Tall in the Saddle
Austin Kiplinger, chair of the International Horse Show, talks about his days as a cowboy,Washington’s horse culture, and his Hollywood moment.
Austin Kiplinger, the money-management publisher, is chair of the Washington International Horse Show, which runs October 21 through 26 at Verizon Center. The competition, now in its 50th year, features jumping, dressage, and other events.
Kiplinger, 90, lives on a horse farm in Seneca, Maryland.
What’s your favorite story from the horse show?
We had a streaker one year. He was riding like the wind. He took a jump and then rode out. I kept thinking, “I hope he didn’t hurt himself.”
How has horse culture changed?
Cities are bigger, and the riding is farther out. The Washington Riding and Hunt Club was at 22nd and P streets. People kept their horses there and rode into Rock Creek Park.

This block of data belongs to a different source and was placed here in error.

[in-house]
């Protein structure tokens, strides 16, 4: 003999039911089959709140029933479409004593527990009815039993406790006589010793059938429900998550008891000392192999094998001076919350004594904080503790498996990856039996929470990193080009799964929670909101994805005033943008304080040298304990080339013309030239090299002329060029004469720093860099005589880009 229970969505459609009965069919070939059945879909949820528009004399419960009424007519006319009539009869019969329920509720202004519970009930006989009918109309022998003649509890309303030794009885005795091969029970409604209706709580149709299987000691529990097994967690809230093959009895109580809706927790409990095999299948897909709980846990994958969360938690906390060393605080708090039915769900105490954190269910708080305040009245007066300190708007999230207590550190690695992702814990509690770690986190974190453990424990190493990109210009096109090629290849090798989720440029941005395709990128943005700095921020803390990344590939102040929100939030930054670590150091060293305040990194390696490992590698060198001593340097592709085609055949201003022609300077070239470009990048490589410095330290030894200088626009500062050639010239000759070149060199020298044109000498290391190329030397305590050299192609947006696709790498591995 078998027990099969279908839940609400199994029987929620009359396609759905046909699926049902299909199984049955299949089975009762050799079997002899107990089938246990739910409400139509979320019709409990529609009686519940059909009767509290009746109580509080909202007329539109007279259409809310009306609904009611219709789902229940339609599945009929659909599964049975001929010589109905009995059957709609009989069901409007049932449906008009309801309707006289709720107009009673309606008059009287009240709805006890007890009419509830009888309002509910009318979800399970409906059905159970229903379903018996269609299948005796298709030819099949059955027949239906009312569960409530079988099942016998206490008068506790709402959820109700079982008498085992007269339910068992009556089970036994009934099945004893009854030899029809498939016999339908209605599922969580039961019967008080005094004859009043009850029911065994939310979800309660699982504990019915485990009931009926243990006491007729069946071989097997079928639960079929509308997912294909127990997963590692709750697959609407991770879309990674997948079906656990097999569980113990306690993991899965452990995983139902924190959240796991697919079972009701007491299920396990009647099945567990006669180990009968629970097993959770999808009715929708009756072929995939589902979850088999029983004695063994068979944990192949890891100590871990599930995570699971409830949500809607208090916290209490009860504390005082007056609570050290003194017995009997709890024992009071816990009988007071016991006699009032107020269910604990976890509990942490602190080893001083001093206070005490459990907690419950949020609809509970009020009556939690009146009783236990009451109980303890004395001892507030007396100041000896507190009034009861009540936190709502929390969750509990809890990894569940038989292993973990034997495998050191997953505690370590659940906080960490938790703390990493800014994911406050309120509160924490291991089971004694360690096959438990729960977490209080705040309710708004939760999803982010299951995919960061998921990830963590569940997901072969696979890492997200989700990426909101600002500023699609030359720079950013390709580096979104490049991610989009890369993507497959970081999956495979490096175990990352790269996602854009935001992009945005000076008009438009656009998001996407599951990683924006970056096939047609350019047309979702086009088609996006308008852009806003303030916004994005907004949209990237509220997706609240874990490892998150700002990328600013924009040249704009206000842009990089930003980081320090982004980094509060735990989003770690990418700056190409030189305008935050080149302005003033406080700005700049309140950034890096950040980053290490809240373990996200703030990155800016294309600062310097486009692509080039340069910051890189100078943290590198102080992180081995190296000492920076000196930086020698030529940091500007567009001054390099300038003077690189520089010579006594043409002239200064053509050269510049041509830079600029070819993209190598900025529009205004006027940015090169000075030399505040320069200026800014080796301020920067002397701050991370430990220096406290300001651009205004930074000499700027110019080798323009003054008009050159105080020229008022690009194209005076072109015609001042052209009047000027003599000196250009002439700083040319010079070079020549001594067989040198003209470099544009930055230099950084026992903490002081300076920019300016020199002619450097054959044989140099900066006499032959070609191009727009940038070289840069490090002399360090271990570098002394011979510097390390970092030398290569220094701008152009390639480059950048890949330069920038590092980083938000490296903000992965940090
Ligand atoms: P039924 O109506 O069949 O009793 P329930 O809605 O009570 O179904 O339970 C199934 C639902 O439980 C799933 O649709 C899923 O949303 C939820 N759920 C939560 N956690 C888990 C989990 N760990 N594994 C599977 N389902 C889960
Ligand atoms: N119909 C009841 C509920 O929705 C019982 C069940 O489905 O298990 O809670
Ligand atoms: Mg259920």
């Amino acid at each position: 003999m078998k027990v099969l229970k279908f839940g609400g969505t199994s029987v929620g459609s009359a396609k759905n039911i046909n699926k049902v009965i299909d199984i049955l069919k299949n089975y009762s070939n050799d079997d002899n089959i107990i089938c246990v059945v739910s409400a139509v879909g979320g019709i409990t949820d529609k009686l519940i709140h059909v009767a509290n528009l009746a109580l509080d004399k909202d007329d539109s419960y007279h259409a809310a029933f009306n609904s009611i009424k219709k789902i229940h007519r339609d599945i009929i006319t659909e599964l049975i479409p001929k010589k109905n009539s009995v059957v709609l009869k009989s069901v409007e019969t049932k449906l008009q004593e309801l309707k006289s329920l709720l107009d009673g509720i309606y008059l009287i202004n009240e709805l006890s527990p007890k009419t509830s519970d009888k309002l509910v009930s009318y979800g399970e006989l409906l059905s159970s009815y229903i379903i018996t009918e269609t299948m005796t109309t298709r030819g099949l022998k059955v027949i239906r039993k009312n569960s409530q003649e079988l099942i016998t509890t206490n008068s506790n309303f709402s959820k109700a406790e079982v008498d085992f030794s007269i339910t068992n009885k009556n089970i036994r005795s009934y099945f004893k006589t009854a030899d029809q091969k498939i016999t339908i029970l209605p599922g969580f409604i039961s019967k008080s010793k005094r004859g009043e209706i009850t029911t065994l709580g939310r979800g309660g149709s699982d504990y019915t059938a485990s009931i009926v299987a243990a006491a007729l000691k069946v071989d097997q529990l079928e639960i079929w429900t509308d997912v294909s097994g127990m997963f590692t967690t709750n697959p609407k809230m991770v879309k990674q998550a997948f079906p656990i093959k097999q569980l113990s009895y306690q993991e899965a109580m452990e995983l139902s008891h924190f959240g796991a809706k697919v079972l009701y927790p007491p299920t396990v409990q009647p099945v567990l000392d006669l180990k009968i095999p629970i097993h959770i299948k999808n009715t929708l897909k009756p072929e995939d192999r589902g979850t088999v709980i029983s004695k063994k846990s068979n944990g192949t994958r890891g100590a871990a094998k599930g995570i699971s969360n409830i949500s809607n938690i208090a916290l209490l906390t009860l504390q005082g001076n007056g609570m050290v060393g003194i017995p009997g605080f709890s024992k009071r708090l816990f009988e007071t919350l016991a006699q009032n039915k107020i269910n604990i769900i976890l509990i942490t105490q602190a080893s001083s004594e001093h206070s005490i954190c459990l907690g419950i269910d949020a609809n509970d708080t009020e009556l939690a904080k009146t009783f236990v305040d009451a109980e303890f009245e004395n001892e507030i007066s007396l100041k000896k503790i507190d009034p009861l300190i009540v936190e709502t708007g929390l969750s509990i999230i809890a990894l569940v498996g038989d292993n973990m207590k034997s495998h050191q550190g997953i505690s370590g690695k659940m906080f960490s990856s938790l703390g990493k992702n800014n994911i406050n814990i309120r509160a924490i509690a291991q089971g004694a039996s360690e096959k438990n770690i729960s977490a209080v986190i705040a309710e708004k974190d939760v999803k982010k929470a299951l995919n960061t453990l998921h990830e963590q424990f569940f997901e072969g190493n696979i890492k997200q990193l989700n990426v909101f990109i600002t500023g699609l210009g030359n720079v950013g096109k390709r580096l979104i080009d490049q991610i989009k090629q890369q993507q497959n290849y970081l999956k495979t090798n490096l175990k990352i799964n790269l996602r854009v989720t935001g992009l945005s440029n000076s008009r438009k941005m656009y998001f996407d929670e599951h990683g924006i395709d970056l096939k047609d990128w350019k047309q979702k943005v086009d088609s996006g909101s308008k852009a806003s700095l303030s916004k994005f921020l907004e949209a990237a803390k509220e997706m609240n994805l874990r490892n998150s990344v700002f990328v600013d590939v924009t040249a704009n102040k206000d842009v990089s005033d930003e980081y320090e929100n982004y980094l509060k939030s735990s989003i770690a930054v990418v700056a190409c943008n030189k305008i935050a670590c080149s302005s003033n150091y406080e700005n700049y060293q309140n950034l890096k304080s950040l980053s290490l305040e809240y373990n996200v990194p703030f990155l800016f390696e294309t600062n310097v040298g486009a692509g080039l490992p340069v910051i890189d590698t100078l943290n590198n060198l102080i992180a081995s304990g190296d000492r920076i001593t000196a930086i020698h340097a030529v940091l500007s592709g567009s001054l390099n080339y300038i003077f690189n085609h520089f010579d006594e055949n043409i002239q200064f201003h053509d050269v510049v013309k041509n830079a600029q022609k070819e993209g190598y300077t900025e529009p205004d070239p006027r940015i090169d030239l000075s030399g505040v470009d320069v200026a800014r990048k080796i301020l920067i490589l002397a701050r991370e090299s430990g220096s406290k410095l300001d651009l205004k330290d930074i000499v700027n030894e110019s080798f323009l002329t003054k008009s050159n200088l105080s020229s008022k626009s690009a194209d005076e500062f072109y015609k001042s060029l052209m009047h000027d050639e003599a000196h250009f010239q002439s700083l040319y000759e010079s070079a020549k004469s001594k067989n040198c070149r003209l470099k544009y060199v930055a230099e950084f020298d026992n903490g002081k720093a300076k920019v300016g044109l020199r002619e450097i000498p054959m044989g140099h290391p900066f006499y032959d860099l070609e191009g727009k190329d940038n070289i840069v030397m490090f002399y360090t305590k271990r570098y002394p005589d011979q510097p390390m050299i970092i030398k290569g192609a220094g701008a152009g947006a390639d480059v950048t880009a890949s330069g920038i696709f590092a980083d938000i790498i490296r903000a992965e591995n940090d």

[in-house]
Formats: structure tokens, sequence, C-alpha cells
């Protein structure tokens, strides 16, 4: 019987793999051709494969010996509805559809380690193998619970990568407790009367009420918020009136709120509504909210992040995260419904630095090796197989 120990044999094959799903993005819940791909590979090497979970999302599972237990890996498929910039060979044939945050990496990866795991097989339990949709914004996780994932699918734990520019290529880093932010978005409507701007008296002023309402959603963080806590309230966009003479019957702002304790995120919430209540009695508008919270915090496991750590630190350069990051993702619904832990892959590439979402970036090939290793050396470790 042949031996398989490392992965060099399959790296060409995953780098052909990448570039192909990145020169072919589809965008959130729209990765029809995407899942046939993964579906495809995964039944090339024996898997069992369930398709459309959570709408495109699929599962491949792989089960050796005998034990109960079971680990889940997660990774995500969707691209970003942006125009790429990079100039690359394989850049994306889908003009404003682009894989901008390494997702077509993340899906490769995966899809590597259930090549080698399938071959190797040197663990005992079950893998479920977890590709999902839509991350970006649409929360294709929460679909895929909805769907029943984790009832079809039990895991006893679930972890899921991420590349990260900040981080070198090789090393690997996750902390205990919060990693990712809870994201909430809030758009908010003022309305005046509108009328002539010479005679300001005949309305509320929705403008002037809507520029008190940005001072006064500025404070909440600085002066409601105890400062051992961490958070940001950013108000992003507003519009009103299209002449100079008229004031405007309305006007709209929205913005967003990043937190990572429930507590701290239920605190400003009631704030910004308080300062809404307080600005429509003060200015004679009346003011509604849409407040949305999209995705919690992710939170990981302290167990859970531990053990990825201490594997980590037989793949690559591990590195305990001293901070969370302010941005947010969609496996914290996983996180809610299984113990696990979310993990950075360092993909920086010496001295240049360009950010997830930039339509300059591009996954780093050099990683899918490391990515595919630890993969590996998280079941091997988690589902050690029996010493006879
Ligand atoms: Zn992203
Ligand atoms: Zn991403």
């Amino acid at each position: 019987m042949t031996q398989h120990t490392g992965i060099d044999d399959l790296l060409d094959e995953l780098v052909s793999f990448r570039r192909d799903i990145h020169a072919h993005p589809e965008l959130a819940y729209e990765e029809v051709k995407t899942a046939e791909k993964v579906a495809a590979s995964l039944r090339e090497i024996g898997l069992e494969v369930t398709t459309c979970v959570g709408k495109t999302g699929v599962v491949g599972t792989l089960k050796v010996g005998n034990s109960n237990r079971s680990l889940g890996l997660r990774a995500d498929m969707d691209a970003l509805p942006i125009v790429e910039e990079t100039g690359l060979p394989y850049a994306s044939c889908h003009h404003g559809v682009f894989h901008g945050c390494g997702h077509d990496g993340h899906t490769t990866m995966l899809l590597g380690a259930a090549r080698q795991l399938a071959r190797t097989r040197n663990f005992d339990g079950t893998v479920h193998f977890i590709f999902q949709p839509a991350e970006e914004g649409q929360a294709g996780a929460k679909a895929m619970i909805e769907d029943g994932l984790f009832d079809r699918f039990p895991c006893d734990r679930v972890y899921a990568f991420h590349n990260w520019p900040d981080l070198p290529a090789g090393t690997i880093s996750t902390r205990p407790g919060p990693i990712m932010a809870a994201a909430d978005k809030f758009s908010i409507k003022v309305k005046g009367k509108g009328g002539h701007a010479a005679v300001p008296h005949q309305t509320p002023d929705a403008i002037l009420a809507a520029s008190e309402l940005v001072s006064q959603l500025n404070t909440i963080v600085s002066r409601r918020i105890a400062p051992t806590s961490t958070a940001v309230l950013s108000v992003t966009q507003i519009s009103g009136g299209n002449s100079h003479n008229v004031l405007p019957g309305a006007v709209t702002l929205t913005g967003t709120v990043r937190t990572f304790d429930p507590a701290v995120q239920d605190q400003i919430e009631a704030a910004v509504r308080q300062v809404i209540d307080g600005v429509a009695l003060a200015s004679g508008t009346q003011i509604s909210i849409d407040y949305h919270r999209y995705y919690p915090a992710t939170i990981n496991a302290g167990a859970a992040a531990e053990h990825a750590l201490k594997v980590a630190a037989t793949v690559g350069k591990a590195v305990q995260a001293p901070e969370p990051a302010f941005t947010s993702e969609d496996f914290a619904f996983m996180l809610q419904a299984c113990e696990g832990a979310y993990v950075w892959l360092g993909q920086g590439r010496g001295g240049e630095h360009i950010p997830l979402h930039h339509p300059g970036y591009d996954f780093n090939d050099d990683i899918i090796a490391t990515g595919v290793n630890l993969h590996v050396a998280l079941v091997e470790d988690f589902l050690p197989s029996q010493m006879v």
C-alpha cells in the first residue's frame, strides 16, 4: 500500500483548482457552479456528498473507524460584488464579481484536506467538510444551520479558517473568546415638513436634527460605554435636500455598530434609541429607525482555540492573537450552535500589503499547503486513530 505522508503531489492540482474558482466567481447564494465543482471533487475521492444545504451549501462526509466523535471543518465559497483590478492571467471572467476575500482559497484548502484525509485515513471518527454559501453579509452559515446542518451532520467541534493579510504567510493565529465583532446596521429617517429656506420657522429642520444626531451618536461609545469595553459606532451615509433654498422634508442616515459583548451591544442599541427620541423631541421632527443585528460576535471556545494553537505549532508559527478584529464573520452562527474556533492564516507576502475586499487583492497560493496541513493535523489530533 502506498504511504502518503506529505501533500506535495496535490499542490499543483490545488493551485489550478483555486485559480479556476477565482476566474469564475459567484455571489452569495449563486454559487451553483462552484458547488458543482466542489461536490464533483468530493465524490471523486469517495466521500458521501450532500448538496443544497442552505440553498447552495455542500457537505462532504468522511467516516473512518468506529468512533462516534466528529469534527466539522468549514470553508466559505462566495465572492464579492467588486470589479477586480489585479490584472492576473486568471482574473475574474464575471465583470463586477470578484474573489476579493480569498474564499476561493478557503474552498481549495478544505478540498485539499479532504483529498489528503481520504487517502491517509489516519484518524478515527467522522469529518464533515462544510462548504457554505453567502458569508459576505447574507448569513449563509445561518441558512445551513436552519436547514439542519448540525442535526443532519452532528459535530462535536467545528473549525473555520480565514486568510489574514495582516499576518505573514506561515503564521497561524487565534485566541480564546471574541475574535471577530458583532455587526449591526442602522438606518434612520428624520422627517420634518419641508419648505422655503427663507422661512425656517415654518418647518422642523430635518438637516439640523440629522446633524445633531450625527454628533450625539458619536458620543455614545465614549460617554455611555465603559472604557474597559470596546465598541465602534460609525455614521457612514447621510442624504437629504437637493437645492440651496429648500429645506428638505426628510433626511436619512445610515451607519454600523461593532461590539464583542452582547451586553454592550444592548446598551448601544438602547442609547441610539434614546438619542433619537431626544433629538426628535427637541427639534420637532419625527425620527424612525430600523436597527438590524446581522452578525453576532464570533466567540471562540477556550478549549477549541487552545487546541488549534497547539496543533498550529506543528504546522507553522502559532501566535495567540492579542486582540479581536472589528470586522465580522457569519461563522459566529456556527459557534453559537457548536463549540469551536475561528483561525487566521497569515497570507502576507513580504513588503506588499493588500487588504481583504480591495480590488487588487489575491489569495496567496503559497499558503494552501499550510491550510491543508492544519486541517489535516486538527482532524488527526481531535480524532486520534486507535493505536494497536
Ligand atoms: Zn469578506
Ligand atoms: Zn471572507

You grew up in Washington. How did you become a cowboy?
I was in high school, and my father was interested in keeping me out of trouble. He arranged for me to work on a ranch in Oklahoma. I did two summers, in 1933 and 1934. That was not only the Depression; it was also the drought. The Okies were fleeing Oklahoma in large numbers.
Do you still ride?
A little. I have a crossbred Percheron and a thoroughbred steeplechaser. He was winning big races, then pulled a tendon. The standard procedure is to put the horse down, but I said, “Send him to me.”
Would you like to see more young people ride?
Unbeknownst to many people, horse sports are thriving. The Washington Post recently decided to cut back its coverage of horse sports. I think that’s a bad editorial judgment.
How much did the movie Seabiscuit stoke interest in horses?
I’m so glad you asked. I was in the movie! You were supposed to dress in the costume of the 1930s. I went to the wardrobe mistress and asked her what I needed. She said, “You’re perfect! Where did you get that?” I said, “Right out of my closet.”